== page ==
William “Wild Bill” Yeats

William “Wild Bill” Yeats
Pat Lynch
and Nick
The greatest poet
the world has EVER
• My man won the Nobel Prize in 1924 for literature
• Together with Lady Gregory he founded the Irish
Theatre, which was to become the Abbey Theatre, and
served as its chief playwright until the movement was
joined by John Synge.
• Irish Senator in the 1920’s
• Although a convinced patriot, Yeats deplored the hatred
and the bigotry of the Nationalist movement, and his
poetry is full of moving protests against it
• His recurrent themes are the contrast of art and life,
masks, cyclical theories of life (the symbol of the winding
stairs), and the ideal of beauty and ceremony contrasting
with the hubbub of modern life.
Turning and turning in the widening gyre
A shape with lion body and the head of
The falcon cannot hear the falconer;
a man,
Things fall apart; the centre cannot hold;
A gaze blank and pitiless as the sun,
Mere anarchy is loosed upon the world,
Is moving its slow thighs, while all
The blood-dimmed tide is loosed, and
about it
Wind shadows of the indignant
The ceremony of innocence is drowned;
desert birds.
The best lack all conviction, while the worst The darkness drops again but now I
Are full of passionate intensity.
Surely some revelation is at hand;
Surely the Second Coming is at
The Second Coming! Hardly are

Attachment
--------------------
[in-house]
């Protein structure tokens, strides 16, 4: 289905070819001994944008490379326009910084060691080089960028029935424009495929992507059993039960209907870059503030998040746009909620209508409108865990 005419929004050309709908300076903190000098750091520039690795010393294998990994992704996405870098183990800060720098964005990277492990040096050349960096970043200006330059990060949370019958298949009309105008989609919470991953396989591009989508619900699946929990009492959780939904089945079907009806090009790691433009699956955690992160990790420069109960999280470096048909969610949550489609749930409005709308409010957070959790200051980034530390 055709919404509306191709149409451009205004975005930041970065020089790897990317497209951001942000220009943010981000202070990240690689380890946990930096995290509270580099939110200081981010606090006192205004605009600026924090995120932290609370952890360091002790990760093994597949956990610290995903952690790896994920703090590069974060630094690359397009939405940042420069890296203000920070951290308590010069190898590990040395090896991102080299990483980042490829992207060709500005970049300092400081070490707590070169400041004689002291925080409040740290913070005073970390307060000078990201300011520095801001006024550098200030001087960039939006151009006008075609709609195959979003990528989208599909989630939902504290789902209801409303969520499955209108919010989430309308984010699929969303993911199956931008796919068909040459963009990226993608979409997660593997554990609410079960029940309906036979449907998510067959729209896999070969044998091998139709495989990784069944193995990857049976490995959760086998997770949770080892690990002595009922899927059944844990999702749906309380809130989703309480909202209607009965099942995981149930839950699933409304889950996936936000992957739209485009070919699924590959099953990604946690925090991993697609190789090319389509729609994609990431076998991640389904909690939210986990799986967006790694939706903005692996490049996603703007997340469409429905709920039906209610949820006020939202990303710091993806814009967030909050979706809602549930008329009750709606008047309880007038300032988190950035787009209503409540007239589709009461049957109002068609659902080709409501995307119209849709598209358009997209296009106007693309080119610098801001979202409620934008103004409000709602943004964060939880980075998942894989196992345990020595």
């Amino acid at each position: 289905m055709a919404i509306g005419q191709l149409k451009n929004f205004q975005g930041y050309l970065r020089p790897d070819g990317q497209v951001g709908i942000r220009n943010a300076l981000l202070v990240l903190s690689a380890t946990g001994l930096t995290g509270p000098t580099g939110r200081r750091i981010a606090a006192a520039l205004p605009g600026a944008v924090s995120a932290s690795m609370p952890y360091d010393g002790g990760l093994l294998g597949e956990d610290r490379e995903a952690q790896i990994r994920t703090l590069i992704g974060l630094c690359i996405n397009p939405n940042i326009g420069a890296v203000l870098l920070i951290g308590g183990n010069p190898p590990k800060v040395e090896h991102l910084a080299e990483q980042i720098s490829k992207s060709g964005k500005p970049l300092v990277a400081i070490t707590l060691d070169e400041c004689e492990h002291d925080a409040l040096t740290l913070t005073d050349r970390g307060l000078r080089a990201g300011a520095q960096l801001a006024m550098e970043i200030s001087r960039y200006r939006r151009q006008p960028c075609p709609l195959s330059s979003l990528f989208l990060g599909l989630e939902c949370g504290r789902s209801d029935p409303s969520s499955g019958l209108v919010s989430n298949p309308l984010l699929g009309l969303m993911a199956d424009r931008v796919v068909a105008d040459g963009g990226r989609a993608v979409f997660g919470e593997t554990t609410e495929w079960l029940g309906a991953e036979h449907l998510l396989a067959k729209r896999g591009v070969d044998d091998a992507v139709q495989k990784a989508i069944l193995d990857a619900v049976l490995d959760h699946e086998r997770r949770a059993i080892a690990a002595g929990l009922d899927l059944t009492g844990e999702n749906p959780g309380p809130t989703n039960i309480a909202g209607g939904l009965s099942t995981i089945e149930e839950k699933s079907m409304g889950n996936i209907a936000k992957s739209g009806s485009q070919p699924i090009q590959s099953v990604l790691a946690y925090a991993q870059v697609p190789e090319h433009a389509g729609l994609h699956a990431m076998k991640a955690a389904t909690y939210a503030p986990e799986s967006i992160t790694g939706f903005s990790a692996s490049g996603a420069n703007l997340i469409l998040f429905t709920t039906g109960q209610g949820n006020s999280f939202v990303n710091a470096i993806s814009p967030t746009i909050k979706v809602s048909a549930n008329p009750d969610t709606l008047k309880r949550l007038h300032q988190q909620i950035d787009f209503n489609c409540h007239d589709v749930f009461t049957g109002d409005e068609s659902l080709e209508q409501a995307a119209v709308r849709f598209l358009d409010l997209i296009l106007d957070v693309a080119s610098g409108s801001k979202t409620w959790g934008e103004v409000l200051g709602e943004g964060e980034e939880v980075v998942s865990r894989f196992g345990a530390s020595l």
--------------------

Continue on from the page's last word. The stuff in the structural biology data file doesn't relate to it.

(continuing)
those words out
When a vast image out of Spiritus
Troubles my sight: a waste of desert
That twenty centuries of
stony sleep
Were vexed to nightmare
by a rocking cradle,
And what rough beast, its
hour come round at last,
Slouches towards
Bethlehem to be born?
• Because of its stunning, violent imagery and terrifying
ritualistic language, "The Second Coming" is one of
Yeats' most famous poems; it is also one of the most
difficult to understand.
• The first stanza describes the conditions present in the
world (things falling apart, anarchy, etc.),
• The second stanza describes conditions that a
monstrous Second Coming is about to take place, not of
the Jesus we first knew, but of a new messiah, a "rough
beast," the slouching sphinx rousing itself in the desert
and lumbering toward Bethlehem.
“When a vast image out of Spiritus Mundi”
"spiritus mundi" (literally "spirit of the world") is a reference to
• The
Yeats' belief that each human mind is linked to a single vast
intelligence, and that this intelligence causes certain universal
symbols to appear in individual minds.
This shows how Yeats believes in a greater power
• “A shape with lion body and the head of a man,
A gaze blank and pitiless as the sun,
Is moving its slow thighs, while all about it
Wind shadows of the indignant desert birds.
The darkness drops again but now I know“
• Yeat’s uses clear imagery to describe a sphinx
• The sphinx is a symbol of death and bad luck.